NARRATOR 1: Once there was a woman named Shindo, who lived in a village at the foot of a snow-capped mountain. NARRATOR 4: Her husband had died, and she had no children, so she was very lonely. NARRATOR 2: And she was always tired too, for she had no one to help with the chores. NARRATOR 3: All on h…er own, she NARRATOR 1: cleaned the hut, NARRATOR 4: cleaned the yard, NARRATOR 2: tended the chickens, NARRATOR 3: washed her clothes in the river, NARRATOR 1: carried water, NARRATOR 4: cut firewood, NARRATOR 2: and cooked her solitary meals. NARRATOR 3: At the end of each day, Shindo gazed up at the snowy peak and prayed. SHINDO: Great Mountain Spirit! My work is too hard. Send me help! NARRATOR 1: One day, Shindo was weeding her small field by the river, where she grew vegetables and bananas and gourds. Suddenly, a noble chieftain appeared beside her. CHIEFTAIN: I am a messenger from the Great Mountain Spirit. NARRATOR 4: He handed the astonished woman some gourd seeds. CHIEFTAIN: Plant these carefully. They are the answer to your prayers. NARRATOR 2: Then the chieftain vanished. SHINDO: (skeptically, looking at the seeds in her hand) What help could I get from a handful of seeds? NARRATOR 3: Still, she planted and tended them as carefully as she could. NARRATOR 1: Shindo was amazed at how quickly the seeds grew. In just a week, long vines trailed over the ground, and ripe gourds hung from them. NARRATOR 4: Shindo brought the gourds home, sliced off the tops, and scooped out the pulp. Then she laid the gourds on the rafters of her hut to dry. NARRATOR 2: When they hardened, she could sell them at the market as calabashes, to be made into bowls and jugs. NARRATOR 3: One fine gourd Shindo set by the cook fire. This one she wanted to use herself, and she hoped it would dry faster. NARRATOR 1: The next morning, Shindo went off again to tend her field. NARRATOR 4: But meanwhile, back in the hut, NARRATOR 2: the gourds began to change. NARRATOR 3: They sprouted heads, NARRATOR 1: then arms, NARRATOR 4: then legs. NARRATOR 2: Soon they were not gourds at all. NARRATOR 3: They were--- ALL NARRATORS: children! NARRATOR 1: One boy lay by the fire, where Shindo had put the fine gourd. NARRATOR 4: The other children called to him from the rafters. CHILDREN: Ki-te-te, come help us!. We'll work for our mother.. Come help us, Ki-te-te,. Our favorite brother!. NARRATOR 2: Kitete helped his brothers and sisters down from the rafters. NARRATOR 3: Then the children started quickly on the chores. CHILD 1: Clean the hut! CHILD 2: Clean the yard! CHILD 3: Feed the chickens! CHILD 4: Wash the clothes! CHILD 5: Carry water! CHILD 6: Cut the wood! CHILD 7: Cook the meal! NARRATOR 1: All joined in but Kitete. NARRATOR 4: Drying by the fire had made the boy slow-witted. So he just sat there, smiling widely. NARRATOR 2: When the work was done, Kitete helped the others climb back on the rafters. NARRATOR 3: Then they all turned again into gourds. NARRATOR 1: That afternoon, as Shindo returned home, the other women of the village called to her. WOMAN 1: Who were those children in your yard today? WOMAN 2: Where did they come from? WOMAN 3: Why were they doing your chores? SHINDO: (angrily) What children? Are you all making fun of me? NARRATOR 4: But when she reached her hut, she was astounded. NARRATOR 2: The work was done, and even her meal was ready! NARRATOR 3: She could not imagine who had helped her. NARRATOR 1: The same thing happened the next day. As soon as Shindo had gone off, the gourds turned into children, NARRATOR 4: with heads NARRATOR 2: and arms NARRATOR 3: and legs. NARRATOR 1: The ones on the rafters called out, CHILDREN: Ki-te-te, come help us!. We'll work for our mother.. Come help us, Ki-te-te,. Our favorite brother!. NARRATOR 4: Kitete helped them down, and they did all the chores. CHILD 1: Clean the hut! CHILD 2: Clean the yard! CHILD 3: Feed the chickens! CHILD 4: Wash the clothes! CHILD 5: Carry water! CHILD 6: Cut the wood! CHILD 7: Cook the meal! NARRATOR 2: Then they climbed back to the rafters, and turned again into gourds. NARRATOR 3: Once more, Shindo came home and was amazed to see the work all done. But this time, she decided to find out who were her helpers. NARRATOR 1: The next morning, Shindo pretended to leave, but she hid beside the door of the hut and peeked in. And so she saw the gourds turn into children, NARRATOR 4: with heads NARRATOR 2: and arms NARRATOR 3: and legs. NARRATOR 1: And she heard the ones on the rafters call out, CHILDREN: Ki-te-te, come help us!. We'll work for our mother.. Come help us, Ki-te-te,. Our favorite brother!. NARRATOR 4: Kitete helped them down. As the children rushed out the door, they nearly ran into Shindo. NARRATOR 2: She was too astonished to speak, and so were the children. But after a moment, they went on with their chores. CHILD 1: Clean the hut! CHILD 2: Clean the yard! CHILD 3: Feed the chickens! CHILD 4: Wash the clothes! CHILD 5: Carry water! CHILD 6: Cut the wood! CHILD 7: Cook the meal! NARRATOR 3: When they were done, they started to climb back to the rafters. SHINDO: (urgently) No, no! You must not change back into gourds! You will be the children I never had, and I will love you and care for you! * * * NARRATOR 1: So Shindo kept the children as her own. NARRATOR 4: She was no longer lonely. NARRATOR 2: And the children were so helpful, she soon became rich, with many fields of vegetables and bananas, and flocks of sheep and goats. NARRATOR 3: That is, all were helpful but Kitete, who stayed by the fire with his simple-minded smile. NARRATOR 1: Most of the time, Shindo didn't mind. NARRATOR 4: In fact, Kitete was really her favorite, because he was like a sweet baby. NARRATOR 2: But sometimes, when she was tired or unhappy about something else, she would get annoyed and yell at him. SHINDO: You useless child! Why can't you be smart like your brothers and sisters, and work as hard as they do? NARRATOR 3: Kitete would only grin back at her. NARRATOR 1: One day, Shindo was out in the yard, cutting vegetables for a stew. As she carried the pot from the bright sunlight into the hut, she tripped over Kitete. NARRATOR 4: She fell, and the clay pot shattered. Vegetables and water streamed everywhere. SHINDO: (getting up, screaming at him) Stupid boy! Haven't I told you to stay out of my way? (derisively) But what can I expect? You're not a real child at all. You're nothing but a calabash! NARRATOR 2: The very next moment, Kitete was no longer there. NARRATOR 3: In his place was a gourd. SHINDO: (shrieking) What have I done? I didn't mean what I said! You're not a calabash, you're my own darling son! NARRATOR 1: The other children came crowding into the hut. SHINDO: Oh, children, please do something! NARRATOR 4: They looked at each other a moment. NARRATOR 2: Then over each other they climbed, scampering up to the rafters. NARRATOR 3: When the last child had been helped up by Shindo, they called out one last time, CHILDREN: Ki-te-te, come help us!. We'll work for our mother.. Come help us, Ki-te-te,. OUR FAVORITE BROTHER!. NARRATOR 1: For a long moment, nothing happened. NARRATOR 4: Then slowly, NARRATOR 2: the gourd began to change. NARRATOR 3: It sprouted a head, NARRATOR 1: then arms, NARRATOR 4: then legs. NARRATOR 2: At last, it was not a gourd at all. NARRATOR 3: It was--- SHINDO & CHILDREN: (shouting happily, as SHINDO hugs him) KITETE! * * * NARRATOR 1: Shindo learned her lesson. NARRATOR 4: Ever after, she was very careful what she called her children. NARRATOR 2: And so they gave her comfort and happiness, NARRATOR 3: all the rest of her days. By; Too EyT MaqnoLia (MORE)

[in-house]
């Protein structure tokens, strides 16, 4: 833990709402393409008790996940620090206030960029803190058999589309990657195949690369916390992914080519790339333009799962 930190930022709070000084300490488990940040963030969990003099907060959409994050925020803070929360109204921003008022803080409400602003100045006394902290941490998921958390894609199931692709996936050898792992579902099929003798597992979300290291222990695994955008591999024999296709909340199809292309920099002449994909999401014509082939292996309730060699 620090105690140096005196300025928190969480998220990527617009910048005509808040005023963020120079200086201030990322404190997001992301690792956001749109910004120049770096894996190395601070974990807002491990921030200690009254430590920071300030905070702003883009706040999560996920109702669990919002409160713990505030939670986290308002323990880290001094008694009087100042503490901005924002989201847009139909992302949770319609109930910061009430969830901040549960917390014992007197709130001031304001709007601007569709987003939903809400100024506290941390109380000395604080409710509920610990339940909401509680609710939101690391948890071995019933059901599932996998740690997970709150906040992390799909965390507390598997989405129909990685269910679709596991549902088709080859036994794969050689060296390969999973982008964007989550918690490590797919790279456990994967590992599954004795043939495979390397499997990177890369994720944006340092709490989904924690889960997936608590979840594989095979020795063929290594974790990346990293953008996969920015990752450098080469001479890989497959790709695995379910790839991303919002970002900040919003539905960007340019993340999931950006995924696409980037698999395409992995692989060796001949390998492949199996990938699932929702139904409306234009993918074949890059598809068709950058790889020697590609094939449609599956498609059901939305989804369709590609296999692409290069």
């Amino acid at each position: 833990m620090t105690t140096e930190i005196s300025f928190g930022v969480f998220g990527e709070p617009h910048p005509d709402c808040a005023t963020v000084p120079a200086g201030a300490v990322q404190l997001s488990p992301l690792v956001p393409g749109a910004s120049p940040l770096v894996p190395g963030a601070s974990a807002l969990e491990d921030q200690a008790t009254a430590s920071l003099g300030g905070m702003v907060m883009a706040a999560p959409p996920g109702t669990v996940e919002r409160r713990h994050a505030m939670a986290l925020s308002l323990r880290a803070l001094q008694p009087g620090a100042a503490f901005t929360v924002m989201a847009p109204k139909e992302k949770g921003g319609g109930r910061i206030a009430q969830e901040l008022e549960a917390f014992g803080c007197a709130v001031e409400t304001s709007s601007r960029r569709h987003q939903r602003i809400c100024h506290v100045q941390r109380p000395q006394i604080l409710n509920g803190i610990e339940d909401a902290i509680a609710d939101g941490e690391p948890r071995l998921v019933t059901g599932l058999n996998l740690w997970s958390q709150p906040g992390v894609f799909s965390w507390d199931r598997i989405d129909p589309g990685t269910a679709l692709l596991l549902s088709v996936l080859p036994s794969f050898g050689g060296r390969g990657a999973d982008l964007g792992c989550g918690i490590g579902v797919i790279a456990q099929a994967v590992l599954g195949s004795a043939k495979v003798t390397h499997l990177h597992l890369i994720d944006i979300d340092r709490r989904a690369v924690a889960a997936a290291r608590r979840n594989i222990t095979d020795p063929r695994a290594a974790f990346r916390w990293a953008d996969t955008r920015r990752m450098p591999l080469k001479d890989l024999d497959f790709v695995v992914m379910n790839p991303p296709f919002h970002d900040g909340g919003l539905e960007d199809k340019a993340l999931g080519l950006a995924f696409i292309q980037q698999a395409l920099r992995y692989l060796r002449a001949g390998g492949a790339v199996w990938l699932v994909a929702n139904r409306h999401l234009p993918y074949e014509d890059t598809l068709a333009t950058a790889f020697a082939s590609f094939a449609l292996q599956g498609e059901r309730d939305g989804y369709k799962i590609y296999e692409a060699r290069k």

There are several theories about this. First, "Mrs. Calabash" was part of a catch-phrase by comedian and radio star Jimmy Durante; he had a popular program during the 1930s and 1940s, and at the end of his show, he would say "Good night Mrs. Calabash, wherever you are." According to some explanation…s, it referred to Lucille Coleman, the owner of a restaurant in Calabash, North Carolina, where Durante and his troupe had stopped to eat. He loved the food and enjoyed chatting with the owner. Later, he wanted to give her a shout-out on the air, but since he did not know her name, he referred to her as "Mrs. Calabash." However, another more likely explanation is that it was a personal salute to his departed first wife, Jeanne (Olsen) Durante, who died in 1943. "Calabash" was thought to be a mangled version of "Calabasas," the California city where they made their home during the last years of her life. Years later, Durante acknowledged that "Good night Mrs. Calabash" was in fact a tribute to his late first wife, but he said it came from a trip they took, during which they stopped in a small town called Calabash, which his wife found especially charming. He began to refer to her as "Mrs. Calabash" after that. (MORE)
The Calabash Hotel can be found at Beach Lane, Saint Georges, Grenada. The telephone number to book from the UK is 01603 510 000 and from the US is 201 244 7723.
On the North Carolina/South Carolina border, near the ocean, 24 miles northeast of Myrtle Beach.
Yes, it is fruit . The calabash can either be harvested young and used as a vegetable, or harvested mature, dried, and used as a bottle, utensil, or pipe. . The fresh fruit has a light green smooth skin and a white flesh.
The cast of The Passage of Mrs. Calabash - 2004 includes: Kat Coiro as Sophie Charles Robinson as The Professor
The driving distance from WilmingtonNC to Calabash NC is 48 miles per Map Quest. The driving time perMap Quest is 57 minutes.
Alive from Off Center - 1984 Women of the Calabash was released on: USA: 19 September 1987
The Passage of Mrs- Calabash - 2004 was released on: USA: 6 November 2004 (Fort Lauderdale International Film Festival) USA: 30 January 2005 (Sarasota Film Festival) USA: April 2005 (Philadelphia International Film Festival) USA: 8 April 2005 (Florida Film Festival) USA: 21 April 2005 (In…dependent Film Festival of Boston) USA: 7 June 2005 (Newport International Film Festival) Canada: 9 June 2005 (Winnipeg International Film Festival) Germany: 9 June 2005 (Hamburg Short Film Festival) USA: 21 August 2005 (Palm Springs International Short Film Festival) USA: 8 September 2005 (Rome International Film Festival) USA: 22 October 2005 (Paste Rock 'N Reel Festival) USA: 22 October 2005 (Hollywood Film Festival) USA: 11 November 2005 (Avignon/New York Film Festival) USA: 18 November 2005 (St. Louis International Film Festival) Germany: 19 November 2005 (Oldenburg Short Film Days) (MORE)